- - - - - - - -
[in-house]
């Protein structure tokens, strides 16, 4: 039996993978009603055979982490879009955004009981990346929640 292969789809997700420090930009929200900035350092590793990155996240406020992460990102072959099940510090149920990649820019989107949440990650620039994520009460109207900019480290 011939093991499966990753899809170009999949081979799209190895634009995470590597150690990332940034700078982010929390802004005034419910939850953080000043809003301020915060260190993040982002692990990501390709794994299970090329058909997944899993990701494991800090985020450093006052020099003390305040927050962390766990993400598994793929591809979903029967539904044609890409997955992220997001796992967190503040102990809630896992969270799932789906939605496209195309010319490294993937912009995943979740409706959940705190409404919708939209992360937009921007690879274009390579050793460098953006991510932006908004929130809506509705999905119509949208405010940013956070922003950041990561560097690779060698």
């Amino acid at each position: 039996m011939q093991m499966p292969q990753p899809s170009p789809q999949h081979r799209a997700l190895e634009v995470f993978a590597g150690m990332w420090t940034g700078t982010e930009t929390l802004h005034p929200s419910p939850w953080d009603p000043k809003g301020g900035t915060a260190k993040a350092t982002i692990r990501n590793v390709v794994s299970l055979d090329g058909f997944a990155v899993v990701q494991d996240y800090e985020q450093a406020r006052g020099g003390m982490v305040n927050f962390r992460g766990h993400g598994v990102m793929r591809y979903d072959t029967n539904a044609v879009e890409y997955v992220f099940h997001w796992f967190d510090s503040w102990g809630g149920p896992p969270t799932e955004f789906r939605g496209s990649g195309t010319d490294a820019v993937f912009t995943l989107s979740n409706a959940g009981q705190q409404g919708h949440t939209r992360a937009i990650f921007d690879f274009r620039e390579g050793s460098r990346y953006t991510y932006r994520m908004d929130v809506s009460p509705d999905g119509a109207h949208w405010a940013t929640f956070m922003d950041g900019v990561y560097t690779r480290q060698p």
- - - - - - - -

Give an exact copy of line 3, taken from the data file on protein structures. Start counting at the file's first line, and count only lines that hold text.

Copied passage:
């Amino acid at each position: 039996m011939q093991m499966p292969q990753p899809s170009p789809q999949h081979r799209a997700l190895e634009v995470f993978a590597g150690m990332w420090t940034g700078t982010e930009t929390l802004h005034p929200s419910p939850w953080d009603p000043k809003g301020g900035t915060a260190k993040a350092t982002i692990r990501n590793v390709v794994s299970l055979d090329g058909f997944a990155v899993v990701q494991d996240y800090e985020q450093a406020r006052g020099g003390m982490v305040n927050f962390r992460g766990h993400g598994v990102m793929r591809y979903d072959t029967n539904a044609v879009e890409y997955v992220f099940h997001w796992f967190d510090s503040w102990g809630g149920p896992p969270t799932e955004f789906r939605g496209s990649g195309t010319d490294a820019v993937f912009t995943l989107s979740n409706a959940g009981q705190q409404g919708h949440t939209r992360a937009i990650f921007d690879f274009r620039e390579g050793s460098r990346y953006t991510y932006r994520m908004d929130v809506s009460p509705d999905g119509a109207h949208w405010a940013t929640f956070m922003d950041g900019v990561y560097t690779r480290q060698p």